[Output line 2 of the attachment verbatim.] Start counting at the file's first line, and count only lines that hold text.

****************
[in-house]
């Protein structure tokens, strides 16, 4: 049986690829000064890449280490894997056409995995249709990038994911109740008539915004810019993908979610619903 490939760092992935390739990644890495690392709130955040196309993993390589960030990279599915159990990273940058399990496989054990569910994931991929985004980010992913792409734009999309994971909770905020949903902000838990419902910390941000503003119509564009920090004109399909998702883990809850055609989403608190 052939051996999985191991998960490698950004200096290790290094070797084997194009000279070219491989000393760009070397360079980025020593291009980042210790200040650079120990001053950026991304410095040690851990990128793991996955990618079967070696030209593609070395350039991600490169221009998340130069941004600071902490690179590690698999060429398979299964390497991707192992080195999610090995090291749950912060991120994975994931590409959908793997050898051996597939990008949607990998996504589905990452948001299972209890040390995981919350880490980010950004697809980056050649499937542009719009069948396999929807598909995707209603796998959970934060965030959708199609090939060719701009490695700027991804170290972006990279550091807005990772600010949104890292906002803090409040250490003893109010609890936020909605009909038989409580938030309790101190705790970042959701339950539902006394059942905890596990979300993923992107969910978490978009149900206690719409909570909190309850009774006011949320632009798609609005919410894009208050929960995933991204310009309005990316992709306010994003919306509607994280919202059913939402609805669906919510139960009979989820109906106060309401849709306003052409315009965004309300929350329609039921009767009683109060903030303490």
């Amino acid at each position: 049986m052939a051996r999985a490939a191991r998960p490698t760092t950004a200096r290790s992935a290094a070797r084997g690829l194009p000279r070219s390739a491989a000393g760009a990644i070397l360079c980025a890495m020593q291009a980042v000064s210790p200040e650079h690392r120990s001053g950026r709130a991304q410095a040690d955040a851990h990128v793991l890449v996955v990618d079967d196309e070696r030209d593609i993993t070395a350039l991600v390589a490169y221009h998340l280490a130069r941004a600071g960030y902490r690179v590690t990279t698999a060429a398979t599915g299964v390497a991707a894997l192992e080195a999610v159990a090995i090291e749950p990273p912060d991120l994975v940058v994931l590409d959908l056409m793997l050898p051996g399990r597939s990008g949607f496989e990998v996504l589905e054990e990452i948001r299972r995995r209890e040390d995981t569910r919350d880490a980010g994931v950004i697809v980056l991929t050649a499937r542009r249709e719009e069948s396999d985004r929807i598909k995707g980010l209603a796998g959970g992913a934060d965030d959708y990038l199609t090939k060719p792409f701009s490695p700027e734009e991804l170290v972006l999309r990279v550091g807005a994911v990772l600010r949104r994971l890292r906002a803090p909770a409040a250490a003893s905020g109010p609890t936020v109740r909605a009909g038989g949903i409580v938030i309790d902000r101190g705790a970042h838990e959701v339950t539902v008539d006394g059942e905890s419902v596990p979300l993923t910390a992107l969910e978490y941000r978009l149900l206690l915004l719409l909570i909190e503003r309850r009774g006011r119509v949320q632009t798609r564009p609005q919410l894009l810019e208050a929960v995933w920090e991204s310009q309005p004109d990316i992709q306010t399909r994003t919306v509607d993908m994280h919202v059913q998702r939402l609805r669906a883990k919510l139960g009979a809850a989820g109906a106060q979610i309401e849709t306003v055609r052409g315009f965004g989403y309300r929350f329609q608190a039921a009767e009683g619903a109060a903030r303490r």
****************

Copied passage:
């Protein structure tokens, strides 16, 4: 049986690829000064890449280490894997056409995995249709990038994911109740008539915004810019993908979610619903 490939760092992935390739990644890495690392709130955040196309993993390589960030990279599915159990990273940058399990496989054990569910994931991929985004980010992913792409734009999309994971909770905020949903902000838990419902910390941000503003119509564009920090004109399909998702883990809850055609989403608190 052939051996999985191991998960490698950004200096290790290094070797084997194009000279070219491989000393760009070397360079980025020593291009980042210790200040650079120990001053950026991304410095040690851990990128793991996955990618079967070696030209593609070395350039991600490169221009998340130069941004600071902490690179590690698999060429398979299964390497991707192992080195999610090995090291749950912060991120994975994931590409959908793997050898051996597939990008949607990998996504589905990452948001299972209890040390995981919350880490980010950004697809980056050649499937542009719009069948396999929807598909995707209603796998959970934060965030959708199609090939060719701009490695700027991804170290972006990279550091807005990772600010949104890292906002803090409040250490003893109010609890936020909605009909038989409580938030309790101190705790970042959701339950539902006394059942905890596990979300993923992107969910978490978009149900206690719409909570909190309850009774006011949320632009798609609005919410894009208050929960995933991204310009309005990316992709306010994003919306509607994280919202059913939402609805669906919510139960009979989820109906106060309401849709306003052409315009965004309300929350329609039921009767009683109060903030303490």